“Even the time we spent avoiding ice at the top of Mount Teide, staying in the middle of nowhere and not getting home until December 23, was fantastic”

Olympic and world champion, Katie Archibald got into cycling after winning handicap races on a Highland Games grass track. She writes a column for Cycling Weekly each week

This week I’m on a training camp with my British Cycling team-mates in Portugal.

It’s fantastic. Not Portugal per se, or even this particular camp; all camps, ever, are fantastic.

Even the fortnight we spent avoiding ice at the top of Mount Teide in 2014, riding stupid-long days, staying in the middle of nowhere and not getting home until December 23, was fantastic.

I remember being very upset at losing 4kg and feeling sure I had spent two weeks getting slow (for I had spent two weeks going slow). I would not recommend such a camp and never plan to return myself.

>>> Katie Archibald column: What’s in a name?

It was still fantastic though: I just love being on camp.

In fact, all the Archibalds love being on camp. They call it “going on holiday” but I don’t bother myself with petty semantic arguments — I’m too busy training in the sunshine. This year, an Archibald first, we’re going on camp over Christmas.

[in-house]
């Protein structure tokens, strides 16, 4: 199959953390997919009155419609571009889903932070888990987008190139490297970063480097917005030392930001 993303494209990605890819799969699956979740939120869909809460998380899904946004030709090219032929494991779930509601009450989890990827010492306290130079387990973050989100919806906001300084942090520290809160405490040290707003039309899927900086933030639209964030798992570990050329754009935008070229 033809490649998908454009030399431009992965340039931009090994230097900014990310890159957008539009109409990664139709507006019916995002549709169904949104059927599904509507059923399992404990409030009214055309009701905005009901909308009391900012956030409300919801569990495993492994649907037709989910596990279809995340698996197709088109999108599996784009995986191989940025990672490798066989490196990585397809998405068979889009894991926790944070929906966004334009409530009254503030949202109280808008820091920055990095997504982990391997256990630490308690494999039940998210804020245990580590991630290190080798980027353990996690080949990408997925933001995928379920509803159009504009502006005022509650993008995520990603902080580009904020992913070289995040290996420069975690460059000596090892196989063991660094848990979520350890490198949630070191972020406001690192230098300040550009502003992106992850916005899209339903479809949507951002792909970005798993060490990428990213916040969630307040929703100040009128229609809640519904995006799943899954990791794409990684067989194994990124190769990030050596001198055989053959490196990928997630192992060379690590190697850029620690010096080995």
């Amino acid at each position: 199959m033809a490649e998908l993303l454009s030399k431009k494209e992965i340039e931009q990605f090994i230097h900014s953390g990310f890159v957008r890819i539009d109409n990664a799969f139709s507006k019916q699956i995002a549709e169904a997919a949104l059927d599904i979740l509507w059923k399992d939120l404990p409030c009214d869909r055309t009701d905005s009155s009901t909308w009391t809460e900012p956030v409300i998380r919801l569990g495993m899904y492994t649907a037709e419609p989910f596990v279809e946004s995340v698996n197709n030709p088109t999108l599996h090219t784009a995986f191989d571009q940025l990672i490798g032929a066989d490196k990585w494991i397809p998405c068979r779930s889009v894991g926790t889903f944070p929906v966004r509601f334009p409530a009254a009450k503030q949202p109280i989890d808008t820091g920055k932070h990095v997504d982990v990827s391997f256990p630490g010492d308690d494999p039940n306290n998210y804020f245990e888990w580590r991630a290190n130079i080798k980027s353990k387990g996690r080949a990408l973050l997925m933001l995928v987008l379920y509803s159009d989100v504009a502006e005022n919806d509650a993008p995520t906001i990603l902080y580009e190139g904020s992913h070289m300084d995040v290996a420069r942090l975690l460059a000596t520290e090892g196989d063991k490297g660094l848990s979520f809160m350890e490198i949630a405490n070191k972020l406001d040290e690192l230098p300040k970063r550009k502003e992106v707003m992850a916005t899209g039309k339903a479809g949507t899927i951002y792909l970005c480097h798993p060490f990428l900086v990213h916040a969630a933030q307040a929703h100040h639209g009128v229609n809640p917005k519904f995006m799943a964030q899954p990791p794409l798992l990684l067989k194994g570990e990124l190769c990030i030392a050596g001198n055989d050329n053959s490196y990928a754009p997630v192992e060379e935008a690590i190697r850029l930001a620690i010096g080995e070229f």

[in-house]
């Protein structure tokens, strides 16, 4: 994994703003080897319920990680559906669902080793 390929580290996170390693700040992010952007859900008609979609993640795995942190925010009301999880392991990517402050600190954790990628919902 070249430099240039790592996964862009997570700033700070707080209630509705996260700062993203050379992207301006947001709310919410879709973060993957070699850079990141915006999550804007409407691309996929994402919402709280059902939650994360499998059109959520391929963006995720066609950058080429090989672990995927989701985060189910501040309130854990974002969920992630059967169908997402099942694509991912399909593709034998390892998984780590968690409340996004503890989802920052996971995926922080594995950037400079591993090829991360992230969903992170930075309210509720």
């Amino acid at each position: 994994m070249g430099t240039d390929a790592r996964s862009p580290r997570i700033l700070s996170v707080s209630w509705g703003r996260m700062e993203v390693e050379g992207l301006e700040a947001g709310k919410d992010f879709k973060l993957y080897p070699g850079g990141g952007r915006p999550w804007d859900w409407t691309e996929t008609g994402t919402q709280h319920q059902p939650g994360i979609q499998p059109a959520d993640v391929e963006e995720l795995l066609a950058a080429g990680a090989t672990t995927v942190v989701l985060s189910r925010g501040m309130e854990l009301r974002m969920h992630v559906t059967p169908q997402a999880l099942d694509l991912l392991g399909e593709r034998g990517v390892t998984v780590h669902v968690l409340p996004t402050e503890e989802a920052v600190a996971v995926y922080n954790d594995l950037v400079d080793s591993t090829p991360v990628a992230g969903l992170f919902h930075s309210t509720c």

I don’t mean during the Christmas season, I mean flights are cheapest if you go December 24 to January 1. We’re doing the freaky warm Christmas thing.



I worry you might be horrified. A similar feeling to walking into an avocado-green bathroom suite or seeing someone put the milk in their tea before the water. It’s not really a crime, nobody gets hurt, but in your gut you just know it’s wrong.

This was my first reaction too. Until my dad told me he was sponsoring the camp (again with these semantic differences; the phrasing he actually used was “paying for the family to go on holiday”) and my gut was quite settled. As my contribution I’ve bought into exchanging the smell of pine needles for the smell of suncream.

>>> Katie Archibald column: Hitting the gym early to feel smug

The only thing I’m slightly concerned about is what kind of Christmas gift a 20kg baggage allowance allows. Not for the gifts I’ll give (a haiku each as it’s the thought that counts — and haikus are two times more thought than regular poems because of the maths) but the ones I’ll receive.

How much does a Chocolate Orange weigh? A new coat? A coffee machine?

Fingers crossed, not much.